Planning the next step is important. I started to put the siding on then realized that that the outside, siding needs to over lap the hardware cloth. So I went ahead and attached half inch square hardware cloth around the lower section of the structure. I used Romex wiring staples. You simply drive them in with a hammer. In the lower sections where it was hard to reach (mainly under the coop) I used small screws and washers.

I used fence boards as my siding. Note to use a level to keep them vertical as you go. 

To make a cleaner look, I added a bevel on the sides with my homemade router table 

I constructed the door frames for the chicken coop and the chicken run out of 2 x 4’s using lapped joints for strengths. Remember to use that square….

Again I covered the frame with fence boards and used a glass door from our butler’s pantry for the window in the chicken coop door.

The chicken run door was covered with the hardware cloth. Note the hinges.  

I had a box of old hinges from my Dad’s shop, I cleaned the rust off, primed them and painted them black and they were good as new. I had to go buy one extra hinge for the coop door and my old hinges were more heavy duty than the new.

Inside the chicken coop I first installed the sliding run door. I made a door out of ¼”masonite, rounded the corner to prevent it from catching and added a 1 x 2 at the top with a screw eye. I made the track with a ¾” dado cut. Attached to the screw eye is a small rope that goes to another screw eye at the top then goes through the rafter to the outside. The end of the rope has a carabiner attached that hooks to another screw eye when the door is in the open position. For the chicken nesting boxes, I used 1 x 2’s with a 1” space and which create slots for panels to separated the nesting area. For easy cleaning we applied some medium priced 12 x 12 self-adhesive linoleum tiles floorboards.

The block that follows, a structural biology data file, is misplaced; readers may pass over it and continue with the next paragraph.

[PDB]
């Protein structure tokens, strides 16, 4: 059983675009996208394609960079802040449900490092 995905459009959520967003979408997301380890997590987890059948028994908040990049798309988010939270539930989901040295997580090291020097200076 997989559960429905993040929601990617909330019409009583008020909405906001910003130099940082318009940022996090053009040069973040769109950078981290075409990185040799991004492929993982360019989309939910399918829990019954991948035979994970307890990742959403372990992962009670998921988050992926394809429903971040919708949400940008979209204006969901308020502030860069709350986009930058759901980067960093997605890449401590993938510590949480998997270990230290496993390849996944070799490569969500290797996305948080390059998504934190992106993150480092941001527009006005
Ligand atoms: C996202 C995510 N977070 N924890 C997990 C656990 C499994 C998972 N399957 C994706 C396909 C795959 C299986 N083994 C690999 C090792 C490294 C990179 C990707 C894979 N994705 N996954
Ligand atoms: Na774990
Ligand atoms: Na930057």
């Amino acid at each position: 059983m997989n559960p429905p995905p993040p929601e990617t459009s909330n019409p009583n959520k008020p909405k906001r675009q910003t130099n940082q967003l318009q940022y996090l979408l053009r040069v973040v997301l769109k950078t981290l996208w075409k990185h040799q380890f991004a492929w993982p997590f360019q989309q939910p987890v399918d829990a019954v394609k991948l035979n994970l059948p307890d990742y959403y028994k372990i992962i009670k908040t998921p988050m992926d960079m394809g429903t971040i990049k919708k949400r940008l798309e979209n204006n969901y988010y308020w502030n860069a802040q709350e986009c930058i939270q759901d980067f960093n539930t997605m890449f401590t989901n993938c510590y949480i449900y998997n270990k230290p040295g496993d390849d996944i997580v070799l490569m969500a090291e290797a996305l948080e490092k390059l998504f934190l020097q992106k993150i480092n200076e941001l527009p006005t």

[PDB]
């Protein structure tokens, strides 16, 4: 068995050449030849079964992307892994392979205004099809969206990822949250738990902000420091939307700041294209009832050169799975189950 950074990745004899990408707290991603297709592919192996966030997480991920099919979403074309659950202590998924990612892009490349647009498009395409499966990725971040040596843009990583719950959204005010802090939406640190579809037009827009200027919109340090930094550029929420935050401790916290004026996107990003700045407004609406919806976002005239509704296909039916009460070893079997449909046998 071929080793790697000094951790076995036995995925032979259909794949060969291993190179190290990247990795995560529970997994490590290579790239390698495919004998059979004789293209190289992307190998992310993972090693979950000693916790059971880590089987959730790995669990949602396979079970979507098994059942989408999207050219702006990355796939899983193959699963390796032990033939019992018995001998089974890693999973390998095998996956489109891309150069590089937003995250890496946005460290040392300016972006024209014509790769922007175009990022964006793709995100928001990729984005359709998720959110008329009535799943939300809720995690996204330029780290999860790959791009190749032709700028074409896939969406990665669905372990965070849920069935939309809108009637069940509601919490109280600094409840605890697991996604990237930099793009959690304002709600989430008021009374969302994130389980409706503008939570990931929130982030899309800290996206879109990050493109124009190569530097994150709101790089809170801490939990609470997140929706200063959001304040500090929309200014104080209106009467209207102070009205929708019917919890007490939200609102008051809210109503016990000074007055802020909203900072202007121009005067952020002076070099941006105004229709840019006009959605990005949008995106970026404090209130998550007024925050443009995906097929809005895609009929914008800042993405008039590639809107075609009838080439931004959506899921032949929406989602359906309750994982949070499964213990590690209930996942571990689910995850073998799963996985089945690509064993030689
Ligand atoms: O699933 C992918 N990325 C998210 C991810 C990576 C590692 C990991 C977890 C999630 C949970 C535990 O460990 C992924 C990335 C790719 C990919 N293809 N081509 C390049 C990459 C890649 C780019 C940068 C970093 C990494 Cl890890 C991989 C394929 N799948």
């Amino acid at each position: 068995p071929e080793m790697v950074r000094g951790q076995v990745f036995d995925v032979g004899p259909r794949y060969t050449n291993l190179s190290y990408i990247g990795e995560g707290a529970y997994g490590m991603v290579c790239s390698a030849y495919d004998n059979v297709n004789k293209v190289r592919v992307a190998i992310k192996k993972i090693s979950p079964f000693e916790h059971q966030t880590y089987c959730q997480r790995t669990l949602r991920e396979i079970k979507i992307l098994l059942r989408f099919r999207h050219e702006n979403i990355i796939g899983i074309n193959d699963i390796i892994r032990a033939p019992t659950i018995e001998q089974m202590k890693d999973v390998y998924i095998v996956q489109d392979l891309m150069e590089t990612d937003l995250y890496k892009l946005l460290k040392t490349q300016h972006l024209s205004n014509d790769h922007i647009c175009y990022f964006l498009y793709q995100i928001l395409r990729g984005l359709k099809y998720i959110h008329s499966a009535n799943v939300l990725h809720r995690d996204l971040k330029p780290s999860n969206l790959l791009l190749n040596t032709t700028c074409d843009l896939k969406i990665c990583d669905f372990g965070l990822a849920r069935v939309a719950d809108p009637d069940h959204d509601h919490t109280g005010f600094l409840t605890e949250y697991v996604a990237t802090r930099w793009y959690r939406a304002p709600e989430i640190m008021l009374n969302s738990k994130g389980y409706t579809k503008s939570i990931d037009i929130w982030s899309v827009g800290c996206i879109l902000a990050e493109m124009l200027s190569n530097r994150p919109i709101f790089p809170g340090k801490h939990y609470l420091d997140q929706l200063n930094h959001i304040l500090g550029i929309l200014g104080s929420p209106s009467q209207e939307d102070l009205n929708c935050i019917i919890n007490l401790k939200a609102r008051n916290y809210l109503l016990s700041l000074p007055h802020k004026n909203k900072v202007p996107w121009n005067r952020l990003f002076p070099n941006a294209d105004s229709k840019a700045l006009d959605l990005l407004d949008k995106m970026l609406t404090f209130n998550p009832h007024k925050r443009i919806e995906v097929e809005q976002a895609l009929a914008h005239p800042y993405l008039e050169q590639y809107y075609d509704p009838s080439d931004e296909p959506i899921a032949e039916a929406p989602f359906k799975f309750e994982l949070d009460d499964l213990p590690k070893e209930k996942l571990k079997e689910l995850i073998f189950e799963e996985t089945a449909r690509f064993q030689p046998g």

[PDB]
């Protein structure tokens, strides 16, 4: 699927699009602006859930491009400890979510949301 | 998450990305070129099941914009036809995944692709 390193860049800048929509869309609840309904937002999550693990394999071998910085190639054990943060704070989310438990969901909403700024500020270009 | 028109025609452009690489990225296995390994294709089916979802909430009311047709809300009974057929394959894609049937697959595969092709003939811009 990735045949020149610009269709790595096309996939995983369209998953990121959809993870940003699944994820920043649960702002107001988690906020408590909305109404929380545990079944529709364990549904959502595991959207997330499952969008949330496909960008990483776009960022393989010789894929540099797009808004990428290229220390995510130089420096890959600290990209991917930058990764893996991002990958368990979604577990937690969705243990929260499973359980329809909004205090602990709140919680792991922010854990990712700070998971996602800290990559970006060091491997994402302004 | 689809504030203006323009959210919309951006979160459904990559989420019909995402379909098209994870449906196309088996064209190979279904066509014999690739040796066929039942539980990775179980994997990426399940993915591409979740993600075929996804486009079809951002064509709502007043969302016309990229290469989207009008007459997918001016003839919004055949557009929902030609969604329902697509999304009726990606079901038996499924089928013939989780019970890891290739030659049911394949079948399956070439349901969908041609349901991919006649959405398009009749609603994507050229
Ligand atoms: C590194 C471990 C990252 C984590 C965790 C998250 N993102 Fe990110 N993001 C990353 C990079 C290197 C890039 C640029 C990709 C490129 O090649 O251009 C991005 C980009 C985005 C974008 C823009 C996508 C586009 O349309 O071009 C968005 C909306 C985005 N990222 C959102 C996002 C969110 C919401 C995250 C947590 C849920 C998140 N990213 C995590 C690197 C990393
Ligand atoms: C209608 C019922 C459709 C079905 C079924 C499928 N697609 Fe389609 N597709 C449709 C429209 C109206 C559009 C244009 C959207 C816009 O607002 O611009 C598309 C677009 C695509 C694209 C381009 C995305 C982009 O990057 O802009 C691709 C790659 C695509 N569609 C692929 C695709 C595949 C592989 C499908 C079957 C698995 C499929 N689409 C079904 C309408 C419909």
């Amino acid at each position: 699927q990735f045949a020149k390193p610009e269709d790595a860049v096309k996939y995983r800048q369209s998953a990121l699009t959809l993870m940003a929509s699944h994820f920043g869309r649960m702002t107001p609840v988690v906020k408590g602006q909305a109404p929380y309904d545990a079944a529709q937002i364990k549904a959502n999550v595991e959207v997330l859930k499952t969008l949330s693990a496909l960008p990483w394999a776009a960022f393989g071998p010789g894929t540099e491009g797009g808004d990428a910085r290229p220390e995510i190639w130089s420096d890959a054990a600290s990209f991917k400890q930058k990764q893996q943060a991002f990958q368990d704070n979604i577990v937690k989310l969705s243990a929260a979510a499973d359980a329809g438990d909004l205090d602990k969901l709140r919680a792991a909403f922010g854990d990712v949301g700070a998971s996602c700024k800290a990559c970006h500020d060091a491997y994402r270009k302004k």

I made the top of the chicken nesting box out of a reused piece of ¾” plywood and hinged to to the coop. I cut a piece of metal corrugated roof and attached to the plywood. To hold open, I attached a small rope to hook to a screw eye on the rafter above.  

For the ramp from the chicken coop to the run I used a 1 x 12 that came from some old shelving. I attached 1 x 2’s for the ramp steps. I made the ramp removable for cleaning. I have a U-bracket on the chicken coop entrance and two L-brackets on the end of the ramp that simply hook on.